At the gates of the province of Turin, Rivoli Castle stands out as a strategic Savoia residence. In fact, it is said that as early as Roman times, a central fortified tower could be seen surrounded by other buildings and a surrounding garden.
At first registered as the property of the bishops of Turin, the building only became part of the Savoia dynasty in 1247. However, it was with Amadeus IV that the residence acquired enormous importance; thanks to its favourable position on the territories conquered by the Savoia, he moved the Council of Princes there in 1330.
The castle was also the scene of festivals and celebrations such as the famous union between Bianca di Savoia and Galeazzo Visconti in 1350.
Later in the centuries, for the first time on Piedmontese territory, the Castle of Rivoli recorded the passage of one of the most important relics: the Holy Shroud.
A few centuries later, Emanuele Filiberto of Savoia ascended the throne and chose to locate the capital of the Duchy in the city of Turin; however, the latter was still under French rule, so he was forced to set up his court in Rivoli, where his heir, Carlo Emanuele I, was born.
These two personalities made a significant mark on the history of the building by making various changes. His father, with the help of architects Francesco Paciotto and Domenico Ponsello, modernised the structure, in particular by adding a terraced garden to refine the military aspect of the complex.
His son, on the other hand, chose the Castellamonte architects to carry out the project of the Picture Gallery in the *Manica Lunga* of the castle to give the building the form of a leisure residence. Completed in 1670, the Pinacoteca was short-lived, fought over by the French and the Savoia, and was damaged by looting and fires.
It was with the rise of Victor Amadeus II that many great architects took over the reconstruction of the Castle, among them Michelangelo Garove, Antonio Bertale and finally the famous Filippo Juvarra. The project laid the foundations for the construction of a real royal palace, able to compare with the greatest European residences, which was never completed. On the outside, balustrades and statues in the style of Juvarra were planned, while for the inside, painters from all over Italy were called in to decorate the flats. Once again interrupted, work resumed only under the guidance of his successor Vittorio Amedeo III, who commissioned the architect Carlo Randoni.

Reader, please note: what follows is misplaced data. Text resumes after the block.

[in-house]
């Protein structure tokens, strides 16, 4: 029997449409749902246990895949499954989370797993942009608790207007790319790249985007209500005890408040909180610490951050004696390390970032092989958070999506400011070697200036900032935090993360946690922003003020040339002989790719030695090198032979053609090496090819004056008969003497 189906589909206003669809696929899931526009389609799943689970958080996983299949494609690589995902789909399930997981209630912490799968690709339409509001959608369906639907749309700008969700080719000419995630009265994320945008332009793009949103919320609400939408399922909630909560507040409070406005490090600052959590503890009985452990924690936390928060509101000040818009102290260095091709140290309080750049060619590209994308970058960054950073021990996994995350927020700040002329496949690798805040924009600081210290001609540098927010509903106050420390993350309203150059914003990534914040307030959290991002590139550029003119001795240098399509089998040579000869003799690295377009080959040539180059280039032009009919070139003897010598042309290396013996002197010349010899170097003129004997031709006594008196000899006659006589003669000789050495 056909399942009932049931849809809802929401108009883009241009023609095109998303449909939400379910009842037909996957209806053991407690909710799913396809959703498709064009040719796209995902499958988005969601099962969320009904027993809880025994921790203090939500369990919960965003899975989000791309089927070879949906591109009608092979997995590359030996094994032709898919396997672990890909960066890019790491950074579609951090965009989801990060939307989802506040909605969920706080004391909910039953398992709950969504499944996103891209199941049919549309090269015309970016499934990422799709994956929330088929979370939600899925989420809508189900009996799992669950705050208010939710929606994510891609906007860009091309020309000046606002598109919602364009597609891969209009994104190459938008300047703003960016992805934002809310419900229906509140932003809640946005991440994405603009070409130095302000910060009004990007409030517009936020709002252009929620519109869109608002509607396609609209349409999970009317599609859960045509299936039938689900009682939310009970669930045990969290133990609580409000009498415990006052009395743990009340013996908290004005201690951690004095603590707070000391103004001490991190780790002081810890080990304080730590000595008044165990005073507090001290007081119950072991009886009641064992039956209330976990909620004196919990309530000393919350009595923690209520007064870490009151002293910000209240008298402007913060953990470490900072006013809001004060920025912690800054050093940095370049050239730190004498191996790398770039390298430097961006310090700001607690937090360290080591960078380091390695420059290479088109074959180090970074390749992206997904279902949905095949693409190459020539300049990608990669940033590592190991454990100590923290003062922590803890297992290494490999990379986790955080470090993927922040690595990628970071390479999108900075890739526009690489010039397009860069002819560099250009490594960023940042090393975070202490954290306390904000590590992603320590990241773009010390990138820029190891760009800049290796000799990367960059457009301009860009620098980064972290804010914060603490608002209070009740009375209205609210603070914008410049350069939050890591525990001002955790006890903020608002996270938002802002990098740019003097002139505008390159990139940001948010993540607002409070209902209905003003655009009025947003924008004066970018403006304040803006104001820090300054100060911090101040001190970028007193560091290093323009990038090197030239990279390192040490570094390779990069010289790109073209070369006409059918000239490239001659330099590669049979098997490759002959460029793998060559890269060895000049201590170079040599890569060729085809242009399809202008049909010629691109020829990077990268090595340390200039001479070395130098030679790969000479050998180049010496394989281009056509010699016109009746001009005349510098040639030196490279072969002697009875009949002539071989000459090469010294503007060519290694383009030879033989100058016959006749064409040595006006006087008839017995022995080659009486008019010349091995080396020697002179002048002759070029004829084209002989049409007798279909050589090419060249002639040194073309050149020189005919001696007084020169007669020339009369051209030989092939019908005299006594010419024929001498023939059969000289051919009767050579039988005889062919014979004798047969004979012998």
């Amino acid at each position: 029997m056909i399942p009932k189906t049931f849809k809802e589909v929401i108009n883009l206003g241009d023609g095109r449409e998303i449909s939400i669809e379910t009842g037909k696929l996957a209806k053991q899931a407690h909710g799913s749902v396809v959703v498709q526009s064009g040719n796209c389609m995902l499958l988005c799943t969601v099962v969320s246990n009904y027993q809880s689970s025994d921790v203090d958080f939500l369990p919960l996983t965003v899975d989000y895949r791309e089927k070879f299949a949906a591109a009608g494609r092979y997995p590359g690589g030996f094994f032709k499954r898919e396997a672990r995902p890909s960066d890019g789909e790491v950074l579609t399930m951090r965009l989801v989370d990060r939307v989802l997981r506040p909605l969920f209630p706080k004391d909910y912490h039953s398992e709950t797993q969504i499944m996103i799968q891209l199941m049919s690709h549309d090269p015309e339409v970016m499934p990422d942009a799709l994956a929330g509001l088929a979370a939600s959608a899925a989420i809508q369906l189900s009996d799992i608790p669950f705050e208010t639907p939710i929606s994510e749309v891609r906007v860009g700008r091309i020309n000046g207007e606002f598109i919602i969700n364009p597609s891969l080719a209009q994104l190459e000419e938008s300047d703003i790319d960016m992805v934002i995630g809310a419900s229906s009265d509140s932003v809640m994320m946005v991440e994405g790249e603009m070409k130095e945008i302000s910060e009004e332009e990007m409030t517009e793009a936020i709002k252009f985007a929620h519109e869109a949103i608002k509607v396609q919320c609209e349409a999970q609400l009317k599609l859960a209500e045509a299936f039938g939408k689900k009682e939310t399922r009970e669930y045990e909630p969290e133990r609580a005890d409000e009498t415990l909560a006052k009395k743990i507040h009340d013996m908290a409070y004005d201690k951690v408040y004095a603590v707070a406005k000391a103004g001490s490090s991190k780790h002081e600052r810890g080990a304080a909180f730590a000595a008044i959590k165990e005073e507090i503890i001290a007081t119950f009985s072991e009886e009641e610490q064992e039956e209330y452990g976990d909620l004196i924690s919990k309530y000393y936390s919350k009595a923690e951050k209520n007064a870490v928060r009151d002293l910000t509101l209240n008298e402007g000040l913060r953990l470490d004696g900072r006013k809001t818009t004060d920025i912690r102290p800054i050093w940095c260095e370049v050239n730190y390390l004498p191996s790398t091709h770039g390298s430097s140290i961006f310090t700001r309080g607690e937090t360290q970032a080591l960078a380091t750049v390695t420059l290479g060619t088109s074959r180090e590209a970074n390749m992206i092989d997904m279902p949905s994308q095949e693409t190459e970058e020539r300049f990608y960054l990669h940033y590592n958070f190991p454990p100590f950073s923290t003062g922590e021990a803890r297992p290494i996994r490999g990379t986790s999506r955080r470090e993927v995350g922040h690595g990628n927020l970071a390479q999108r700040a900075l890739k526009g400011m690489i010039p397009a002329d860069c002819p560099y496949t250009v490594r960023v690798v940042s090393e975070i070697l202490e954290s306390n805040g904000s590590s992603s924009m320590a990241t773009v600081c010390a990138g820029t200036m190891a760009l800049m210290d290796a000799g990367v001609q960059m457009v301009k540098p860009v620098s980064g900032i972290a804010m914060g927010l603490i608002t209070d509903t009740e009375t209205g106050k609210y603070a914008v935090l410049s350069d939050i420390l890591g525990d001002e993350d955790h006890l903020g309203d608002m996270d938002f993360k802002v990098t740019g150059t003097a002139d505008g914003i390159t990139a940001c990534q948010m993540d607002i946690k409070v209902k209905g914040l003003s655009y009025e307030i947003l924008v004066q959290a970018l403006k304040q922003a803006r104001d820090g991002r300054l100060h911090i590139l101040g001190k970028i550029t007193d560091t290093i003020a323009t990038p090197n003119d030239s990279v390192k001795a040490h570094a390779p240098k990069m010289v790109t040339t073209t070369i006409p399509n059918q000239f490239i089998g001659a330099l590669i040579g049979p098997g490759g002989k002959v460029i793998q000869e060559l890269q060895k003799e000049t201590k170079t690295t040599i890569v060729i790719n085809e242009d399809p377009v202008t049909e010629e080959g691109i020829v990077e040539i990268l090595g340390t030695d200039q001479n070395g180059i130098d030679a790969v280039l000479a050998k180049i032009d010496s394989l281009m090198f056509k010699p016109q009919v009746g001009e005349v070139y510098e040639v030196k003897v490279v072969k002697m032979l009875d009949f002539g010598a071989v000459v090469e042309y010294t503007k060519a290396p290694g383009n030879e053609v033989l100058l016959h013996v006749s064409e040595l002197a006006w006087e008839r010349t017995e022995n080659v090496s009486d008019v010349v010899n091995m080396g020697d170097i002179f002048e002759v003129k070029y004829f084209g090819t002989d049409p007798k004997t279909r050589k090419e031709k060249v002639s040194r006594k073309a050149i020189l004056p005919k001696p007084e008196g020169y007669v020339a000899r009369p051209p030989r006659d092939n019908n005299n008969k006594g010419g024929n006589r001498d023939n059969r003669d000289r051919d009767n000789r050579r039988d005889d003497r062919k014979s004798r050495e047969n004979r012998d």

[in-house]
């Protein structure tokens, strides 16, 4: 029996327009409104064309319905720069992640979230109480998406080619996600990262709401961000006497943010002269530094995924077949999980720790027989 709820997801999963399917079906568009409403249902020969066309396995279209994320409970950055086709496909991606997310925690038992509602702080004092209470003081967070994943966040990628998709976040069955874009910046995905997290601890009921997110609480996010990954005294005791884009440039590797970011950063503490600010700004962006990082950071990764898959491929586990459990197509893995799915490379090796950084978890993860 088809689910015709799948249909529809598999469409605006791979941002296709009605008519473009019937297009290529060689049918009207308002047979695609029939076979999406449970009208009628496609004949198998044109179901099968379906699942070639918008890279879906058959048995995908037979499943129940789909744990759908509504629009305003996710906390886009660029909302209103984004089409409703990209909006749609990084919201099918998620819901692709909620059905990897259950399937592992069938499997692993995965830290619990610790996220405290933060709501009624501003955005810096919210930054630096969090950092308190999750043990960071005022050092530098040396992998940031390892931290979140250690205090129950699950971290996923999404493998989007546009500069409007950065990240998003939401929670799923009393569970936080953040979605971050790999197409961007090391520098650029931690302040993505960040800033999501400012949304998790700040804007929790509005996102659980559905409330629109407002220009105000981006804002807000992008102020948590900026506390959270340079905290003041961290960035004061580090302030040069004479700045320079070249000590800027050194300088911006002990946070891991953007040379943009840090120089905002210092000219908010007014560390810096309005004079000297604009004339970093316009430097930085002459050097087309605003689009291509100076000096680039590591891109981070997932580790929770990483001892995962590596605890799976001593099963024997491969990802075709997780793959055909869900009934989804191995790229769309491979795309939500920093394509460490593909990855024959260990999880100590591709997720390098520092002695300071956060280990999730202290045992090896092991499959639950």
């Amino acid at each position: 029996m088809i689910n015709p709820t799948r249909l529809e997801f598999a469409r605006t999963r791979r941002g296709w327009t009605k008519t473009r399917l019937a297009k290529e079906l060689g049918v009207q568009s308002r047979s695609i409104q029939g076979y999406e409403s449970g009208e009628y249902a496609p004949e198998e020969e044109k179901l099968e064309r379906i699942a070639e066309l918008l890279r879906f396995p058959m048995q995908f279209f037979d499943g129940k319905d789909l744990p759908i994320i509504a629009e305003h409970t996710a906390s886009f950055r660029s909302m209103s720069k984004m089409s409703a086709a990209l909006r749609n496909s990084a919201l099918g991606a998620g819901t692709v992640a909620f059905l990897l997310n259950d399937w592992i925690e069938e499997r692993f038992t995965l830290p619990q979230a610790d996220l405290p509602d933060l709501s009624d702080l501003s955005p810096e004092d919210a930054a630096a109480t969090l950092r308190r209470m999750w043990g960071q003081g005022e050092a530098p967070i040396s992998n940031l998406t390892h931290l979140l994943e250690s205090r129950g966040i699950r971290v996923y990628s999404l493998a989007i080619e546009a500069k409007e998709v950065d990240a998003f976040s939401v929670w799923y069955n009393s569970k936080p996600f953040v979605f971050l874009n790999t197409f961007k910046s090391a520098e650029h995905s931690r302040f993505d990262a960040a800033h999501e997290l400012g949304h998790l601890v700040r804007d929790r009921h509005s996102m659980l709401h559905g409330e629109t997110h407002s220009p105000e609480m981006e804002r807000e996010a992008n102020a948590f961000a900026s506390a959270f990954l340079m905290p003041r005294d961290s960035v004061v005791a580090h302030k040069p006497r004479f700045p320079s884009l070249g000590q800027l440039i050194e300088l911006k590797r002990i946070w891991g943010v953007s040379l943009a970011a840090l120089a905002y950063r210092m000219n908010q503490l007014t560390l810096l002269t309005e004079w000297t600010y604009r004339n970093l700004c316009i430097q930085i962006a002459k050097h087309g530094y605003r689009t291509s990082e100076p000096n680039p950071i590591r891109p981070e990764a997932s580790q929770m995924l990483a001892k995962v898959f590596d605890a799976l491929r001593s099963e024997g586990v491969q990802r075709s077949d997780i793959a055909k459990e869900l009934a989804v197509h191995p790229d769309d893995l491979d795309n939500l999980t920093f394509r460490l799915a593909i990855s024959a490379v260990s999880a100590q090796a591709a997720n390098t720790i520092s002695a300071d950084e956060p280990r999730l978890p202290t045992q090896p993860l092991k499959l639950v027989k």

Due to the series of vicissitudes that marked its history, the Castle lost importance and for this reason it was given to the city of Rivoli, which assigned it the function of military barracks. On that occasion, army soldiers, heedless of the building, damaged it considerably.
Moreover, the Second World War marked a new period of destruction for Rivoli Castle, which was only exhumed in the 1970s, when the Piedmont Region offered to come to its rescue.
Finally, in 1984, the Rivoli Castle Museum of Contemporary Art was founded, which still today boasts famous collections and collaborations with well-known young architects to bring back its renegade beauty.
The initial project involved the construction of a low, detached building connected to the residence by a long, narrow passageway in the side wing.
Only a small part of this project survived, saved from fires set by passing French troops in the late 17th century. Moreover, a few centuries later, the famous architect from Messina, Filippo Juvarra, proposed the demolition of this wing in favour of his new project. The latter was never completed and the building was used as a service area.
It was only in 1986 that restoration work on the Manica was resumed and concluded in 2000 with the opening of an exhibition hall. From that date it is possible to observe the museum vocation of the structure thanks to the dialogue between "container and content": the protagonist of these new projects was the architect Andrea Bruno who, thanks to the use of new materials such as steel and glass, created modern access stairs to the seventeenth-century structure. The transparency of the glass gives the possibility to enjoy the majesty of the building which together with the metal covers illuminate the building and the details of the Castellamonte's project.
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